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Watching our children progress can be a little bittersweet- it’s always going to be emotional seeing that your little one is no longer the tiny baby you brought home from the hospital. But as parents, it’s our job to provide our children with the tools they need to succeed in life, and attending school is the first step on the ladder.
If your toddler is approaching school age, or you’re just thinking to the future for your baby, here are a few things that are worth bearing in mind that will make the transition into school life much easier and more pleasant.
To succeed in school and in life in general, it’s important to know how to get along with others. This involves being kind and considerate to others, sharing and taking turns and being able to control emotions. Of course, this is something that comes with time and isn’t something that children will have mastered by the time they start school. However, making a start on these things is important. You can do this by allowing your child to socialise with others; get them used to meeting, talking to and playing with other children, and gently encourage the correct behaviours. There’s nothing wrong with children that are naturally a little shy and reserved, this could just be their personality. But extreme shyness and not being able to interact with other children properly can really hold them back, so getting them used to being around others from a young age is something worthwhile you can do. Go on playdates with others who have children of a similar age. Attend classes where your child can meet others, look into pre-school, play school or even childminding services where they’ll be spending time with other kids. Parents often feel bad about leaving their little ones with childminders when they’re working or busy, but it can actually be a really positive thing for them. Generally encourage social behaviour where possible, as it will come in useful when they start school.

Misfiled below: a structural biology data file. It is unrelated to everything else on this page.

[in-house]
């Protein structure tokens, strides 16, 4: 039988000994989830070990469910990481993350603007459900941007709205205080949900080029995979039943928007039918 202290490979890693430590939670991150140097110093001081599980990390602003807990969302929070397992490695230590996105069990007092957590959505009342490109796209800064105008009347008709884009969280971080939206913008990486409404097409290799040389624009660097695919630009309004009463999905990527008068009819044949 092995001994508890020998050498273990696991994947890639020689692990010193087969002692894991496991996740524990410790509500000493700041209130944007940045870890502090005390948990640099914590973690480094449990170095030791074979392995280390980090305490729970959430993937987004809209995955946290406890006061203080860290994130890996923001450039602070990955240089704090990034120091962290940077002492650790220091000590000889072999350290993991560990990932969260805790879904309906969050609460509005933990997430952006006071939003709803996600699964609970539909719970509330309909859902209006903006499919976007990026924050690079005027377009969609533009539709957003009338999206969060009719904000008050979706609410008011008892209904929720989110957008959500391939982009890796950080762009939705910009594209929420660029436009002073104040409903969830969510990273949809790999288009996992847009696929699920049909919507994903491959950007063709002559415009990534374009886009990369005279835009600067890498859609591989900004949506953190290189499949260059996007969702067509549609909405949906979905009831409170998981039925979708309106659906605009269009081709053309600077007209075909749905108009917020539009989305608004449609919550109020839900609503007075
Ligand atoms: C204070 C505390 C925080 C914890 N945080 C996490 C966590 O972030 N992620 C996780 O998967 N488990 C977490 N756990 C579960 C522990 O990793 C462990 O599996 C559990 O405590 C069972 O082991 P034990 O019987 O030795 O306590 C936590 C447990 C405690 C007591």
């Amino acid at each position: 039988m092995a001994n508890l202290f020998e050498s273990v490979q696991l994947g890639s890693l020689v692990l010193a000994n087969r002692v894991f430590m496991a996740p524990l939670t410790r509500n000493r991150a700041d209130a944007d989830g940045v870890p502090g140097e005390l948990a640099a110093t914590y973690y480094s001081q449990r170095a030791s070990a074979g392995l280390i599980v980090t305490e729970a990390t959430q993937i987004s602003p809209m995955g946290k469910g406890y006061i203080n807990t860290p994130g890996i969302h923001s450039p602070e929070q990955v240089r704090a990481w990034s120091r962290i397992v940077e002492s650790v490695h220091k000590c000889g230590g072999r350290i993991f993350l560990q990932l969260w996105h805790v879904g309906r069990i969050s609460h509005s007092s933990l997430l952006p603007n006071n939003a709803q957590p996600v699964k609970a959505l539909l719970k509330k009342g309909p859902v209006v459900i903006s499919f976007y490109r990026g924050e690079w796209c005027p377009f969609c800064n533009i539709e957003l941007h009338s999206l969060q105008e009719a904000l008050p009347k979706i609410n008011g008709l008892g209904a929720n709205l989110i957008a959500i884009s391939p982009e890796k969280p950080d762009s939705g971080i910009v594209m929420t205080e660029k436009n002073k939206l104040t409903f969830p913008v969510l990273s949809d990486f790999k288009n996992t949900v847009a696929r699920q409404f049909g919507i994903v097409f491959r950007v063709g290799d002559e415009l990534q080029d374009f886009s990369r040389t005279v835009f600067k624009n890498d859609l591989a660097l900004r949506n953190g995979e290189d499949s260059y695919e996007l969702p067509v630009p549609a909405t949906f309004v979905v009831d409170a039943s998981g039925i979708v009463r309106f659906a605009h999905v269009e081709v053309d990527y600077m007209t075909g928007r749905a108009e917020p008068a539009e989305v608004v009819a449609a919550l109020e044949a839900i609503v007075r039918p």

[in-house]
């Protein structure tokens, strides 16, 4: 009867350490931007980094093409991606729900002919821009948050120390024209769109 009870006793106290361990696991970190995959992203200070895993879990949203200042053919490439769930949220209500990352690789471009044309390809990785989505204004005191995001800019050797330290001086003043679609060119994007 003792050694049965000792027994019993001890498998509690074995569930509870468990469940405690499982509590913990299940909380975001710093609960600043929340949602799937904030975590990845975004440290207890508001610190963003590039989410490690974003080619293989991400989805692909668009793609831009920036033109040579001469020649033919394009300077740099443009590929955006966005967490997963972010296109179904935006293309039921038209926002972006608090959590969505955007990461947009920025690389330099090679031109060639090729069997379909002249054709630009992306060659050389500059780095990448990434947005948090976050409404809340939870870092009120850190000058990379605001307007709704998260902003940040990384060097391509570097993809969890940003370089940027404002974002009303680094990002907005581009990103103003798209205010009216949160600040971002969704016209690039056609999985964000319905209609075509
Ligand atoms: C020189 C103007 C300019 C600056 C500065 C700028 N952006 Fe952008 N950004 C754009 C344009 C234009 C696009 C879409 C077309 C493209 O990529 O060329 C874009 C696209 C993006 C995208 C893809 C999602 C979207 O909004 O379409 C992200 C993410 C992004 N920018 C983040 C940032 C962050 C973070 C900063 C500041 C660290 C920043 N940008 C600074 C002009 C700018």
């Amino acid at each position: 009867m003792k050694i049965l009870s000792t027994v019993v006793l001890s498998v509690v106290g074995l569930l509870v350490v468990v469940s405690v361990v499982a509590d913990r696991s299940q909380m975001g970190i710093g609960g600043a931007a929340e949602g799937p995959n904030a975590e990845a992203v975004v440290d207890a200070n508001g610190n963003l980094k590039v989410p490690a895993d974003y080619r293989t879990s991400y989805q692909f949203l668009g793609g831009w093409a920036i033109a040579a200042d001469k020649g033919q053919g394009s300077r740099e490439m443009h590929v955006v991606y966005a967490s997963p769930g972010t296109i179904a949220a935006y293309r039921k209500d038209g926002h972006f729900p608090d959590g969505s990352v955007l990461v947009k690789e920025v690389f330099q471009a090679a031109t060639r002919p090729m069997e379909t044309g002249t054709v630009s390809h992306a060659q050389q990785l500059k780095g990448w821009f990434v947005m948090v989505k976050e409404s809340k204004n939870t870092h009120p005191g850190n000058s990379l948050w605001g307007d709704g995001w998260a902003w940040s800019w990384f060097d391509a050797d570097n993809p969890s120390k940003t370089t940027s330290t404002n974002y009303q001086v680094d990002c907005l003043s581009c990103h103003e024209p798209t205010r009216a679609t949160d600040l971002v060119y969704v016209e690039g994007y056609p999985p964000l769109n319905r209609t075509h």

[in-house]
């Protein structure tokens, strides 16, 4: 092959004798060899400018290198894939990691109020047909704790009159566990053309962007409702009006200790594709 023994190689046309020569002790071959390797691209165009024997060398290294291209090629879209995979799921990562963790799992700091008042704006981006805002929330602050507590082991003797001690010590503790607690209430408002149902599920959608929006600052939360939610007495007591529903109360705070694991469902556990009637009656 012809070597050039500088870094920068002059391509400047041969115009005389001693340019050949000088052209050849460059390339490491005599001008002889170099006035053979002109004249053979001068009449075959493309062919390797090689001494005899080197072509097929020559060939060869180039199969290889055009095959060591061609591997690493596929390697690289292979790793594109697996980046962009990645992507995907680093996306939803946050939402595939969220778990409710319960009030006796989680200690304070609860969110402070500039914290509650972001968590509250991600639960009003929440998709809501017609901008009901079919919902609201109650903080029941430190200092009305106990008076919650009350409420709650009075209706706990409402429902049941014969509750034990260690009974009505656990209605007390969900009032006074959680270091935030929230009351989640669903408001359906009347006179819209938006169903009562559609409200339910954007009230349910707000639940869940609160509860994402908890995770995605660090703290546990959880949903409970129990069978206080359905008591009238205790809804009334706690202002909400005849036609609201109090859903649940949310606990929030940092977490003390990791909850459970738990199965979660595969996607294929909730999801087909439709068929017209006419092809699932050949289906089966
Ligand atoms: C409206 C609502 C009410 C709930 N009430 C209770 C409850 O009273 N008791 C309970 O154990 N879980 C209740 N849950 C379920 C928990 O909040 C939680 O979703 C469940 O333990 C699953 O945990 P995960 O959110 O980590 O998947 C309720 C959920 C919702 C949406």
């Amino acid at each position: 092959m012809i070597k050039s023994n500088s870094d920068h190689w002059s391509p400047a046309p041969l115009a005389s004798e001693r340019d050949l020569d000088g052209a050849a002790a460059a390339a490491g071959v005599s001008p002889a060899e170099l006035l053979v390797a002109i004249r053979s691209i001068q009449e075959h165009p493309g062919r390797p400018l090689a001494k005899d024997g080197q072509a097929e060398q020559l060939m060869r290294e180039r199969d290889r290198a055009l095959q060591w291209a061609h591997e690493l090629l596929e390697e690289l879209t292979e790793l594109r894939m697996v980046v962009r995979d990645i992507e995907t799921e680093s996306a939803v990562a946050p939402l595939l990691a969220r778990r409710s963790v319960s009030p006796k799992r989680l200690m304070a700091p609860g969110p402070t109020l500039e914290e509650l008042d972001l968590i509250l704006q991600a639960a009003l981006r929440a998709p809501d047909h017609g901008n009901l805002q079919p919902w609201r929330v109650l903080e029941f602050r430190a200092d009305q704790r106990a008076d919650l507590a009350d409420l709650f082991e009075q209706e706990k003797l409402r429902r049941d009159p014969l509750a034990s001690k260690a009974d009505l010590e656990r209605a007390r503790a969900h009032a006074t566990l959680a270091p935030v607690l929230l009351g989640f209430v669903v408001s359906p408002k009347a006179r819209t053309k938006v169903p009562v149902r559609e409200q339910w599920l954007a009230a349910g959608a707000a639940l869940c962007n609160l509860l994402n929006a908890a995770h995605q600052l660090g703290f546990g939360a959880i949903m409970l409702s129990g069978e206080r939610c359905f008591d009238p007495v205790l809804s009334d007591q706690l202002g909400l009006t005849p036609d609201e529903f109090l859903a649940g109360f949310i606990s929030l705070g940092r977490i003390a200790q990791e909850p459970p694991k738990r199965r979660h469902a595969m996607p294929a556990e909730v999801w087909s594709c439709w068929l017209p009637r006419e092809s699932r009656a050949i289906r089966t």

Work on quiet time
Children are full of energy and need to burn off steam, they need plenty of exercise to keep fit and healthy. But quiet time is important too, and something that’s worth working on before they reach school age. They need to be able to sit still for longer periods in school while they’re learning new things and listening to the teachers. Work in quiet time into your day so your child can get used to sitting still, using their ‘indoor voice’ and concentrating. You could read stories, colour in, play a game or do some other kind of quiet activity. Start small and then build your way up, until your child can comfortably sit and pay attention for longer amounts of time. Running around the classroom and being restless isn’t going to be helpful for themselves or the other kids, and might make settling in and getting adjusted difficult if they’re not used to doing this.
Introduce them to a wide range of foods
As a parent, your child’s health and nutrition will have always been a top priority from the start. It can be difficult once they’re eating real food to ensure they’re getting enough nutrition from their diet, which is why toddler milk like Bubbahood can be useful. But by the time they reach school age, they’ll ideally be getting everything they need from their diet, be open to trying different things and be able to feed themselves. Being prepared to try new things helps to keep your child adaptable and can reduce stress and anxiety around mealtimes. Kids are notoriously fussy, but try not to get stressed as their tastes change regularly. Keep trying them with new foods, and try not to fall into the habit of providing the same meals over and over. It might make things easier, but can cause unhealthy eating habits and mean that they’re missing out on certain things from their diet.